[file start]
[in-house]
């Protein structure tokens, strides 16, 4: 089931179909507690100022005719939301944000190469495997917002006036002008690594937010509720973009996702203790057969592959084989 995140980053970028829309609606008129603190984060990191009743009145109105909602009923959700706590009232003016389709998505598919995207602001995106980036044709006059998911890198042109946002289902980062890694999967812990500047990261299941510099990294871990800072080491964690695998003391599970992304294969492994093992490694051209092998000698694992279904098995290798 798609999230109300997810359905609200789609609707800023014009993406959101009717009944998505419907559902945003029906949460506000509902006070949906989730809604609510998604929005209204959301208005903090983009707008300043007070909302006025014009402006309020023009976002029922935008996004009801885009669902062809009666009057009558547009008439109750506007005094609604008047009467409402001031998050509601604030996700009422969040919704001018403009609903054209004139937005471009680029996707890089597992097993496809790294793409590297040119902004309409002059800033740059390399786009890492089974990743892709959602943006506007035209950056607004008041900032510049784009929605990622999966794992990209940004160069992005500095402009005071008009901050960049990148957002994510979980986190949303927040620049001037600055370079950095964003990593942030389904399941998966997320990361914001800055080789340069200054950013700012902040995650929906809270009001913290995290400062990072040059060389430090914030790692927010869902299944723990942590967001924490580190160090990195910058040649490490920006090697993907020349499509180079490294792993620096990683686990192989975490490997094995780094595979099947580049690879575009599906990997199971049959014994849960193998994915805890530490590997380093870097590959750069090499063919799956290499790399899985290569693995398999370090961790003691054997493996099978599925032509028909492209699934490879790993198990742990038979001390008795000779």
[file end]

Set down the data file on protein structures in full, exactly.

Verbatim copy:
[in-house]
């Protein structure tokens, strides 16, 4: 089931179909507690100022005719939301944000190469495997917002006036002008690594937010509720973009996702203790057969592959084989 995140980053970028829309609606008129603190984060990191009743009145109105909602009923959700706590009232003016389709998505598919995207602001995106980036044709006059998911890198042109946002289902980062890694999967812990500047990261299941510099990294871990800072080491964690695998003391599970992304294969492994093992490694051209092998000698694992279904098995290798 798609999230109300997810359905609200789609609707800023014009993406959101009717009944998505419907559902945003029906949460506000509902006070949906989730809604609510998604929005209204959301208005903090983009707008300043007070909302006025014009402006309020023009976002029922935008996004009801885009669902062809009666009057009558547009008439109750506007005094609604008047009467409402001031998050509601604030996700009422969040919704001018403009609903054209004139937005471009680029996707890089597992097993496809790294793409590297040119902004309409002059800033740059390399786009890492089974990743892709959602943006506007035209950056607004008041900032510049784009929605990622999966794992990209940004160069992005500095402009005071008009901050960049990148957002994510979980986190949303927040620049001037600055370079950095964003990593942030389904399941998966997320990361914001800055080789340069200054950013700012902040995650929906809270009001913290995290400062990072040059060389430090914030790692927010869902299944723990942590967001924490580190160090990195910058040649490490920006090697993907020349499509180079490294792993620096990683686990192989975490490997094995780094595979099947580049690879575009599906990997199971049959014994849960193998994915805890530490590997380093870097590959750069090499063919799956290499790399899985290569693995398999370090961790003691054997493996099978599925032509028909492209699934490879790993198990742990038979001390008795000779």